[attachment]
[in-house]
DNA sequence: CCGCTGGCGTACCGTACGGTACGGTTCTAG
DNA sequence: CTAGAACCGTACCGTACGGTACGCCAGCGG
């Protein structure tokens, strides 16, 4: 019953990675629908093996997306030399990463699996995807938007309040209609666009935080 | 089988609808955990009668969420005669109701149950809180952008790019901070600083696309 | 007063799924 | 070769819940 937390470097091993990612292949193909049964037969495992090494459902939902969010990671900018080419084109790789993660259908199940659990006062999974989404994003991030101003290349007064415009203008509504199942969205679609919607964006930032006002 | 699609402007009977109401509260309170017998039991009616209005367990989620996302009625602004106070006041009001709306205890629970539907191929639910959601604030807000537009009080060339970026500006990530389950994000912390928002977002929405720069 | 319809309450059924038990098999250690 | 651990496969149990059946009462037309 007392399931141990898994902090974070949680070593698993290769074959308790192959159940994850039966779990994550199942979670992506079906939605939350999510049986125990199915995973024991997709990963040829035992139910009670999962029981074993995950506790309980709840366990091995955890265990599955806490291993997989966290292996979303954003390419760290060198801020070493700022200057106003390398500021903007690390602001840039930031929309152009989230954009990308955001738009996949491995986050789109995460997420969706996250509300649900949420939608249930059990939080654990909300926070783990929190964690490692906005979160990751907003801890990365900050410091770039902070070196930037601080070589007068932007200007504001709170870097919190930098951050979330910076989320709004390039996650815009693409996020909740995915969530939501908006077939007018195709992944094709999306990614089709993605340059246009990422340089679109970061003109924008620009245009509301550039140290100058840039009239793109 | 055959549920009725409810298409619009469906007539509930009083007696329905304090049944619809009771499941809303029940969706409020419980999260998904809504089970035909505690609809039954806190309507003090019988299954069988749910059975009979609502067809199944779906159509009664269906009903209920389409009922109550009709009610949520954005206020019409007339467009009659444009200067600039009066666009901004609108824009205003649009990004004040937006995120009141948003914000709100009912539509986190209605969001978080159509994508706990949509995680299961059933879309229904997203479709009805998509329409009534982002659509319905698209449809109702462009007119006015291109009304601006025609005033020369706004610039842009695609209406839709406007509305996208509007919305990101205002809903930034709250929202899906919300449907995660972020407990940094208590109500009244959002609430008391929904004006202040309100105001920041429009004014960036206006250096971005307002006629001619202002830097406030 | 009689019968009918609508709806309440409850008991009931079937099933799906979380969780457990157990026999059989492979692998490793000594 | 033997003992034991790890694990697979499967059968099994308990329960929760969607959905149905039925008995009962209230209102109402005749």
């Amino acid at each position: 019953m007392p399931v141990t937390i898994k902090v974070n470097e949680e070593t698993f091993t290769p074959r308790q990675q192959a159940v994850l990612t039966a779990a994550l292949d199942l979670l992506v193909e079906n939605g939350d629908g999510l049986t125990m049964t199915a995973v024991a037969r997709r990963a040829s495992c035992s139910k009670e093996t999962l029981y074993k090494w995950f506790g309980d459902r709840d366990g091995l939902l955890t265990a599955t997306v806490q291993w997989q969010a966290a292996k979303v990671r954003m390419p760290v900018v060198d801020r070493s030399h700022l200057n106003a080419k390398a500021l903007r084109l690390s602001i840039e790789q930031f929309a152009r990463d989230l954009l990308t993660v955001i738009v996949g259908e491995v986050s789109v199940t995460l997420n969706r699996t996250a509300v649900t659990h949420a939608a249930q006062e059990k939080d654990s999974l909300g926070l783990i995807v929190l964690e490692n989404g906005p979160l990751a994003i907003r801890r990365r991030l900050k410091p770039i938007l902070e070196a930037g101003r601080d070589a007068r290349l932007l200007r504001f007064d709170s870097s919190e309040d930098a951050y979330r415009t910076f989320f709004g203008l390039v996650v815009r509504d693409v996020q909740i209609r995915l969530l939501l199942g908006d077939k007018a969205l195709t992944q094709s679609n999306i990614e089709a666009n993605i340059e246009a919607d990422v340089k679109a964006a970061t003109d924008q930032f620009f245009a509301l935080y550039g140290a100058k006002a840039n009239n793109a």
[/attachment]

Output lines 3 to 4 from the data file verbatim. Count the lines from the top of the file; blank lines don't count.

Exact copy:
DNA sequence: CTAGAACCGTACCGTACGGTACGCCAGCGG
């Protein structure tokens, strides 16, 4: 019953990675629908093996997306030399990463699996995807938007309040209609666009935080 | 089988609808955990009668969420005669109701149950809180952008790019901070600083696309 | 007063799924 | 070769819940 937390470097091993990612292949193909049964037969495992090494459902939902969010990671900018080419084109790789993660259908199940659990006062999974989404994003991030101003290349007064415009203008509504199942969205679609919607964006930032006002 | 699609402007009977109401509260309170017998039991009616209005367990989620996302009625602004106070006041009001709306205890629970539907191929639910959601604030807000537009009080060339970026500006990530389950994000912390928002977002929405720069 | 319809309450059924038990098999250690 | 651990496969149990059946009462037309 007392399931141990898994902090974070949680070593698993290769074959308790192959159940994850039966779990994550199942979670992506079906939605939350999510049986125990199915995973024991997709990963040829035992139910009670999962029981074993995950506790309980709840366990091995955890265990599955806490291993997989966290292996979303954003390419760290060198801020070493700022200057106003390398500021903007690390602001840039930031929309152009989230954009990308955001738009996949491995986050789109995460997420969706996250509300649900949420939608249930059990939080654990909300926070783990929190964690490692906005979160990751907003801890990365900050410091770039902070070196930037601080070589007068932007200007504001709170870097919190930098951050979330910076989320709004390039996650815009693409996020909740995915969530939501908006077939007018195709992944094709999306990614089709993605340059246009990422340089679109970061003109924008620009245009509301550039140290100058840039009239793109 | 055959549920009725409810298409619009469906007539509930009083007696329905304090049944619809009771499941809303029940969706409020419980999260998904809504089970035909505690609809039954806190309507003090019988299954069988749910059975009979609502067809199944779906159509009664269906009903209920389409009922109550009709009610949520954005206020019409007339467009009659444009200067600039009066666009901004609108824009205003649009990004004040937006995120009141948003914000709100009912539509986190209605969001978080159509994508706990949509995680299961059933879309229904997203479709009805998509329409009534982002659509319905698209449809109702462009007119006015291109009304601006025609005033020369706004610039842009695609209406839709406007509305996208509007919305990101205002809903930034709250929202899906919300449907995660972020407990940094208590109500009244959002609430008391929904004006202040309100105001920041429009004014960036206006250096971005307002006629001619202002830097406030 | 009689019968009918609508709806309440409850008991009931079937099933799906979380969780457990157990026999059989492979692998490793000594 | 033997003992034991790890694990697979499967059968099994308990329960929760969607959905149905039925008995009962209230209102109402005749």